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  1. #1

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    Latest Batch of JandC (Forte) Polywarmtone

    FYI

    I have been using JandC Polywarmtone Classic for years and the last 2 batches (from Forte) have a significantly warmer image tone than before. Perhaps their manufacturing has gone more to Bergger's specs. Also of note, is the difference in paper weight. While the newest paper from Forte is still double weight, it is not the triple or museum weight that we have come to enjoy. This does not pose any problems that I can foresee. The color shift in the emulsion, however, deserves some developer and toner tweaking to arrive at the results enjoyed in the past.

    I used to use Agfa Neutol Wa with this paper and tone at 1:16 for 1.5 to 2 minutes for a split tone. Now I find that I can get the same results with Agfa Neutol Plus developer and tone at 1:16 for 3-3.5 minutes for the split.

    Like I said, the same results can still be achieved with this paper, and I might add that this paper is second to none, for me, and in my experience, there is no substitute.

    Let me know if you have had similar issues with the latest emulsion.

  2. #2
    Ian Grant's Avatar
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    John at J&C has posted before about recent Forte production.

    As I'm based in Europe I buy elsewhere, in fact from Berlin, however Forte were as everyone knows having a restructure, not easy in a former Communist state. Basically lack of production after restructuring took place meant that films & papers had to be made available before their ideal maturity to meet demands.

    Personally I bought a large supply of paper & film from Forte, and with a few months on the shelf they are just as before / previous production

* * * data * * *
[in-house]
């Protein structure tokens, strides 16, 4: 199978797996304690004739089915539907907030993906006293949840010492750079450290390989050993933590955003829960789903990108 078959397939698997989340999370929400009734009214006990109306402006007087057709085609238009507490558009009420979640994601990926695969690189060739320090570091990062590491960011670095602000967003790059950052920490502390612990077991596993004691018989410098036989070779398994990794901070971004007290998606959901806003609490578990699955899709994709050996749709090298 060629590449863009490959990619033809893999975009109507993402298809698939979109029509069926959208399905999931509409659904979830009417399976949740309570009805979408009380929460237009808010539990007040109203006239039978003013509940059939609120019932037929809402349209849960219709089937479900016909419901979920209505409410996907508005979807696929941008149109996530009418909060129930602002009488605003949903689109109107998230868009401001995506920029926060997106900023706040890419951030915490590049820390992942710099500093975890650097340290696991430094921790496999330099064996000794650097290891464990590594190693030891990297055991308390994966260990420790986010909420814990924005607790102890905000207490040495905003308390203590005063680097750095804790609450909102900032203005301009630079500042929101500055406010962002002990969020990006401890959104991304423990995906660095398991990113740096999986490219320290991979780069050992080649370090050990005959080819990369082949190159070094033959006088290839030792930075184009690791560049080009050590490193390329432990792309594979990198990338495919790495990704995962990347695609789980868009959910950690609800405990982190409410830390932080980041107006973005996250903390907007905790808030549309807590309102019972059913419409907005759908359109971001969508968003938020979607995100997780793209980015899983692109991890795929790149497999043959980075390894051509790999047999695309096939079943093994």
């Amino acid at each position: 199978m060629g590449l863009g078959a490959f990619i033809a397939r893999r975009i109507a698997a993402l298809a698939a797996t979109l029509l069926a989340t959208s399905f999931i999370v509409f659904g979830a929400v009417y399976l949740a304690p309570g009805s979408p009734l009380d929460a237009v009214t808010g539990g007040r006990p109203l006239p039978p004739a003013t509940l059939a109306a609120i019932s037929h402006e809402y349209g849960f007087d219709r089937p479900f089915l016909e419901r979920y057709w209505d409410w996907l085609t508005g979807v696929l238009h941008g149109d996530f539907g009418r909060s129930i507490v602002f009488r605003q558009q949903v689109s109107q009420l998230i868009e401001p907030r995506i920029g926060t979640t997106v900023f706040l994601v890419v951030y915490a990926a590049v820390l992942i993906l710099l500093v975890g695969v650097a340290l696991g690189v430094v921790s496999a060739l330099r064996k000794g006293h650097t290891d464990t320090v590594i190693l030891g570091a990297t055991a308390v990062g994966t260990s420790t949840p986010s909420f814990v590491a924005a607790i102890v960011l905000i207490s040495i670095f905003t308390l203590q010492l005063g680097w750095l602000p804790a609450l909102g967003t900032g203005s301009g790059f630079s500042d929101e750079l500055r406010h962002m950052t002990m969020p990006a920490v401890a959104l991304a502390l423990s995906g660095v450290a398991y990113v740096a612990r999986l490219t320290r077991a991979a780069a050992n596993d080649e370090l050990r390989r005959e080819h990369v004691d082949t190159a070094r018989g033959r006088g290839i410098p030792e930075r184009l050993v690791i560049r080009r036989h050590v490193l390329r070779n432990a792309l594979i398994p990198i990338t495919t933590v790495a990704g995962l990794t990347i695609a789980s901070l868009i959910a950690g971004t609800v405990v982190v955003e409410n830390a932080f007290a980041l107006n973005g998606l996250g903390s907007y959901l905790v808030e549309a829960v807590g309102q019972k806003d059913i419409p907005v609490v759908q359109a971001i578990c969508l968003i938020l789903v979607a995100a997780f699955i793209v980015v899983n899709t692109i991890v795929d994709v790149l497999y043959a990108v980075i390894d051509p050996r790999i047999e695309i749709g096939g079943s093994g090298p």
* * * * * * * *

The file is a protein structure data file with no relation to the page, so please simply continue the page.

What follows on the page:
I only use Polywarmtone, and yes new production paper is warmer, split-tones too fast, but actually let it age & it's the same old Polywarmtone, except the paper base has changed - stil looks the same but as the previous supplier has ceased production it's thinner.

    Ian

  3. #3
    joeyk49's Avatar
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    Quote Originally Posted by Ian Grant
    John at J&C has posted before about recent Forte production.
    Basically lack of production after restructuring took place meant that films & papers had to be made available before their ideal maturity to meet demands.

    ... but actually let it age & it's the same old Polywarmtone, except the paper base has changed - stil looks the same but as the previous supplier has ceased production it's thinner.

    Ian
    So photo paper needs to be thought of like wine??? It needs some time on the shelf before it reaches maturity? Doesn't this run counter to conventional wisdom, "Use it before it gets too old..."

    Now, mind you, this doesn't bother me, because I'm cheap. I don't by fresh paper (I don't have paying clients). I usually pick at sales and grab stuff as it reaches or just past their expiration date. I'll keep this in mind with the J&C stuff...should mean that theirs will be good a lot longer past expiration...?

  4. #4

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    I'm not aware that papers have an expiration as such. I'm sure that there are storage criteria for prolonged usable life, but aside from that, hell...I've used paper that was 20 years old with no adverse effects.



 

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